MACH 11 - Tell me more about it
MACH 11 stands for Multinode Active Cluster for High Availability.
It is an extremly flexible High Availability Technology which is fully integrated in the Informix DBMS Kernel and builds upon the efficient and nearly linear scalable multithreaded architecture.
CLR - Continuous Log Restore
IDS 11.1 supports the concept of continuous log restore. A secondary instance is placed in rollforward mode and logical logs from the primary instance are constantly applied. onbar as well as ontape support the continuous restore of logical logs thru the new command switches (-C and -X). This could be done in delayed mode to prevent the immediate replication of logical errors from the primary node.
Previous Informix releases did already support the concept of mirroring a complete instance to a secondary machine for many years. The secondary instance could be used for read access (distributing queries and reports to relieve the primary instance) and could also act as a failover instance. This concept is called HDR (High Availability Data Replication) and the existing functionality it is still available. The traffic between the HDR Primary and Secondary node can be encrypted with IDS 11.1.
The HDR concept has been significantly extended by MACH 11. It is now possible to mirror the primary instance to any number of secondary nodes which could be distributed worldwide at different places. Those mirror nodes - also named RSS (Remote Standalone Secondary) nodes - store the data locally and allow read access to the data. Resource intensive queries and reports could be moved from the primary instance to those secondary instances.
Due to the new fully duplexed communication protocol implemented in IDS 11.1 those RSS nodes can be distributed worldwide even on slower lines. The full network traffic can be encrypted.
In addition to the mirroring of a primary instace, MACH 11 alow allows the usage of SDS (Shared Disk Secondary) nodes similar to the Oracle RAC concept. The SDS nodes run on separate machines, have their own bufferpools, but do not store a separate copy of the data. They share the disks with the primary node (for example in the scope of a SAN environment). A new SDS node can be created within a few minutes. You just need to add an entry to the sqlhosts file, copy over the onconfig and change a few parameters. After that you execute oninit and the new SDS node is up and running - just as easy as it can be. A failover from the primary instance to a SDS node can be accomplished in a few seconds.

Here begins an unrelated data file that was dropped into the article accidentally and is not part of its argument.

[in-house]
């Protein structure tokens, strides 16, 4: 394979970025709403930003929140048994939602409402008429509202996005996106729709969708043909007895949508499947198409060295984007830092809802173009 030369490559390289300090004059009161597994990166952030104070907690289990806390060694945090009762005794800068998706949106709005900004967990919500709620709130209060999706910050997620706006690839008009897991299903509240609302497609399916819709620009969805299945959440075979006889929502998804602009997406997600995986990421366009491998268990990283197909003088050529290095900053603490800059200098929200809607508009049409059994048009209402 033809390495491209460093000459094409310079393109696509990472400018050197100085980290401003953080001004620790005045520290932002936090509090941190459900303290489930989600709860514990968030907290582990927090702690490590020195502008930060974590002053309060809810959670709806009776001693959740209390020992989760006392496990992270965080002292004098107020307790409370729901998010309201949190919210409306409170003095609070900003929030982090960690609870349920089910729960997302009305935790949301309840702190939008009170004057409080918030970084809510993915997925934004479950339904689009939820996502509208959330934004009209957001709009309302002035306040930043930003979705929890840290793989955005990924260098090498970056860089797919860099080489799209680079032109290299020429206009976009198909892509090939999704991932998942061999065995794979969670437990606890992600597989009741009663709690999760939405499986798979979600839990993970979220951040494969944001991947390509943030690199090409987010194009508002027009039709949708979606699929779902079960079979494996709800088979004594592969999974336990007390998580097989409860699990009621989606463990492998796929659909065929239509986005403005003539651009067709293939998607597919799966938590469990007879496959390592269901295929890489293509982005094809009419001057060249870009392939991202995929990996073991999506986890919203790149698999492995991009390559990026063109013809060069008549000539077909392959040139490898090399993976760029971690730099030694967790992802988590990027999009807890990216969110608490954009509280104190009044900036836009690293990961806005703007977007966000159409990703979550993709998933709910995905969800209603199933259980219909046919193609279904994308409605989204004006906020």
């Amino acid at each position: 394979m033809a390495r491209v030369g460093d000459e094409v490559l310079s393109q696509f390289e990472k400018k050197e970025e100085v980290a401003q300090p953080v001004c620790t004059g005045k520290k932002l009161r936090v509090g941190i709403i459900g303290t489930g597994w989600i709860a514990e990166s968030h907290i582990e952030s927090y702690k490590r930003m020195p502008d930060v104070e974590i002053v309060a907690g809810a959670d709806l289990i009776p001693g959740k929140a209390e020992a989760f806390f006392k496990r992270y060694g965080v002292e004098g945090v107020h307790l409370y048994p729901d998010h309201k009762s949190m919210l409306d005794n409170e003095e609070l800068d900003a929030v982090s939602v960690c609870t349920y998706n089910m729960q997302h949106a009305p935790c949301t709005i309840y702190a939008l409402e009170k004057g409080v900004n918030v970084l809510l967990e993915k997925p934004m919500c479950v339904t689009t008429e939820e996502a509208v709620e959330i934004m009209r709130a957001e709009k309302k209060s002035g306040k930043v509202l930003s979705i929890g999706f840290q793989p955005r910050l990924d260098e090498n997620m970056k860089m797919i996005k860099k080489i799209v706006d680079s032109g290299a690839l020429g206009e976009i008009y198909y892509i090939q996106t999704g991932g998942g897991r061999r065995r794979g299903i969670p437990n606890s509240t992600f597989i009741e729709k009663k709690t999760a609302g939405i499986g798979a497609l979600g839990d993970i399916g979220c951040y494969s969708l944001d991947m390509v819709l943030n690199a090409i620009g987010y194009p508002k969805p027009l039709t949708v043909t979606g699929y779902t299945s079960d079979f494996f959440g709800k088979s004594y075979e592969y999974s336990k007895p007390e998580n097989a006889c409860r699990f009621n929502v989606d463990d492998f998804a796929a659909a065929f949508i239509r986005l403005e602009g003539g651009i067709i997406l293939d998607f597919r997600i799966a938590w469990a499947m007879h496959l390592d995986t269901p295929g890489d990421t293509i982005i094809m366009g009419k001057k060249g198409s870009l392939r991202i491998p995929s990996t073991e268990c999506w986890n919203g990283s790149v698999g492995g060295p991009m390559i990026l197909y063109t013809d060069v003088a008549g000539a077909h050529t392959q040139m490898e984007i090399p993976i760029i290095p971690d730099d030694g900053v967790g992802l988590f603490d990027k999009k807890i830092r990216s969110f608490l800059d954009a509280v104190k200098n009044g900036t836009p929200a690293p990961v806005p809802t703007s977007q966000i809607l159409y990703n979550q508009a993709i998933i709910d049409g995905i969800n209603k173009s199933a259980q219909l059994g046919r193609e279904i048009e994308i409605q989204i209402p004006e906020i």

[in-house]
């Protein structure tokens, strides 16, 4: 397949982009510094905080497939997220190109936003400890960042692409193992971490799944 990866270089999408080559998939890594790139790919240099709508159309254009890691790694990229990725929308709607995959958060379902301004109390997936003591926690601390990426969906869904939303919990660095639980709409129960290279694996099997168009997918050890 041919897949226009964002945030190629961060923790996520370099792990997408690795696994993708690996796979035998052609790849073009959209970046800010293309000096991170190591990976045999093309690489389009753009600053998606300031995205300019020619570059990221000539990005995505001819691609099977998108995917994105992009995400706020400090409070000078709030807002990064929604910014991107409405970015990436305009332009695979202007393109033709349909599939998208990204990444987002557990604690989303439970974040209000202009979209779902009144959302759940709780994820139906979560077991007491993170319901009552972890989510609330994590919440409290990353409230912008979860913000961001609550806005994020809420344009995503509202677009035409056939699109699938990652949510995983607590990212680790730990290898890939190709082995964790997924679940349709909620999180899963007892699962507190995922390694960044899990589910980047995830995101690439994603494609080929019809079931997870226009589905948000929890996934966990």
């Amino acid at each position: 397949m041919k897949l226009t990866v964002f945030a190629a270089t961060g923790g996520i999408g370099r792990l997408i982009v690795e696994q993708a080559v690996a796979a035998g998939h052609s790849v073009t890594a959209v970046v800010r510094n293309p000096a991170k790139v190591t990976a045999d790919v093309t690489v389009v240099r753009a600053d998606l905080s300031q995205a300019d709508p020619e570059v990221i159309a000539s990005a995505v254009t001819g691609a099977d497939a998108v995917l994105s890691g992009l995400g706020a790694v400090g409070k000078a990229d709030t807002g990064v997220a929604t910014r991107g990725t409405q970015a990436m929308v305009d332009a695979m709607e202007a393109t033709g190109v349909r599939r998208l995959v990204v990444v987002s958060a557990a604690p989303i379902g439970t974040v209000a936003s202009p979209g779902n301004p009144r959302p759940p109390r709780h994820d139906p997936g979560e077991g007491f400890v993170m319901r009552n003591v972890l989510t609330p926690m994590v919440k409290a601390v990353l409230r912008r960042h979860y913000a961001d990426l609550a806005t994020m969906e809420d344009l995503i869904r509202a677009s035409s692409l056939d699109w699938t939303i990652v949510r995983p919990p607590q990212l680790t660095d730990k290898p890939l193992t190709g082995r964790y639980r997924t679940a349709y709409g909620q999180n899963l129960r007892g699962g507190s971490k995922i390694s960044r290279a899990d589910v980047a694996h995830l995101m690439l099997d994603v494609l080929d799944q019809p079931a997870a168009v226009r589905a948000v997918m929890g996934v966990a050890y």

MACH 11 is an extremly flexible high availability technology that allows any combination of the following functionalities:
CLR (Continuous Log Restore)
Ability to keep a second IDS node in constant rollfoward mode, applying the logical logs from the primary node
HDR (High Availability Data Replication)
1:1 Primary-/Secondary-Replication with automatic failover and read acces on the secondary node
RSS (Remote Standalone Secondary)
1:n Primary-/Secondary-Replication with read acces on all secondary nodes
SDS (Shared Disk Secondary)
1:n Primary-/Secondary-Configuration with shared access to disks, failover support und read access on the secondary nodes
A combination of MACH 11 and Informix ER (Enterprise Replication) is also smoothly possible. ER allows the asynchronous replication of individual tables to an arbitrary number of other IDS nodes and offers the possibility of read/write to the data on any node (Update Anywhere) if desired.
MACH 11 is the consistent continuation of the superb replication technology that Informix Dynamic Server offers since many years. With the flexibility of MACH 11 IDS will stay far ahead of DB2 when it comes to high availability and will even stay ahead of Oracle because MACH 11 is better integrated and much easier to configure and maintain than a comparable Oracle technology.
IBM Looks to 'Cheetah' to Speed Up Blade Servers
Availability Solutions with IDS 11
Build your own MACH Cluster
The IDS Dev. Edition Wiki - Building an IDS MACH 11 Cluster